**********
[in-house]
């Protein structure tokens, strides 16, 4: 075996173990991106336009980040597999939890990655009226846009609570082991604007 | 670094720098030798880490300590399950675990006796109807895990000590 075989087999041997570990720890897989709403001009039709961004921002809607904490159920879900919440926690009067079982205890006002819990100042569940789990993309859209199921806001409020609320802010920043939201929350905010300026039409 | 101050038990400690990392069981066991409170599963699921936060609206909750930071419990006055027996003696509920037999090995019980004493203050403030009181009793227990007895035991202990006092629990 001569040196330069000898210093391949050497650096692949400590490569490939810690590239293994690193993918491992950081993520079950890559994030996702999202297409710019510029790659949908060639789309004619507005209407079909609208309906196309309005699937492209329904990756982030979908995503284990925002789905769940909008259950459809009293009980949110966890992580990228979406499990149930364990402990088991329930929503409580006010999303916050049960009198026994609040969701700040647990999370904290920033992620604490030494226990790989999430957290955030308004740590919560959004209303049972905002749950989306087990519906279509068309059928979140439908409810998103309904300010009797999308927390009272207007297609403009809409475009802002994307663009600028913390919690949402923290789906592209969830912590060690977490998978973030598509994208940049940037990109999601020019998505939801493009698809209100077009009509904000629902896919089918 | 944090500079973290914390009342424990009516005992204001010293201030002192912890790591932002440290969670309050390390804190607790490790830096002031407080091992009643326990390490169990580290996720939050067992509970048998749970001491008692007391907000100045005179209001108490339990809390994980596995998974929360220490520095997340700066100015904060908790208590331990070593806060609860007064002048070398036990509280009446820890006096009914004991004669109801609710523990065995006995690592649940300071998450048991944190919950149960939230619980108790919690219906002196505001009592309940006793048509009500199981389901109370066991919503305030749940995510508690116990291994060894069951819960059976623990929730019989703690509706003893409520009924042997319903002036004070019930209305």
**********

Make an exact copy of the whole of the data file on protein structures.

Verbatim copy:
[in-house]
């Protein structure tokens, strides 16, 4: 075996173990991106336009980040597999939890990655009226846009609570082991604007 | 670094720098030798880490300590399950675990006796109807895990000590 075989087999041997570990720890897989709403001009039709961004921002809607904490159920879900919440926690009067079982205890006002819990100042569940789990993309859209199921806001409020609320802010920043939201929350905010300026039409 | 101050038990400690990392069981066991409170599963699921936060609206909750930071419990006055027996003696509920037999090995019980004493203050403030009181009793227990007895035991202990006092629990 001569040196330069000898210093391949050497650096692949400590490569490939810690590239293994690193993918491992950081993520079950890559994030996702999202297409710019510029790659949908060639789309004619507005209407079909609208309906196309309005699937492209329904990756982030979908995503284990925002789905769940909008259950459809009293009980949110966890992580990228979406499990149930364990402990088991329930929503409580006010999303916050049960009198026994609040969701700040647990999370904290920033992620604490030494226990790989999430957290955030308004740590919560959004209303049972905002749950989306087990519906279509068309059928979140439908409810998103309904300010009797999308927390009272207007297609403009809409475009802002994307663009600028913390919690949402923290789906592209969830912590060690977490998978973030598509994208940049940037990109999601020019998505939801493009698809209100077009009509904000629902896919089918 | 944090500079973290914390009342424990009516005992204001010293201030002192912890790591932002440290969670309050390390804190607790490790830096002031407080091992009643326990390490169990580290996720939050067992509970048998749970001491008692007391907000100045005179209001108490339990809390994980596995998974929360220490520095997340700066100015904060908790208590331990070593806060609860007064002048070398036990509280009446820890006096009914004991004669109801609710523990065995006995690592649940300071998450048991944190919950149960939230619980108790919690219906002196505001009592309940006793048509009500199981389901109370066991919503305030749940995510508690116990291994060894069951819960059976623990929730019989703690509706003893409520009924042997319903002036004070019930209305």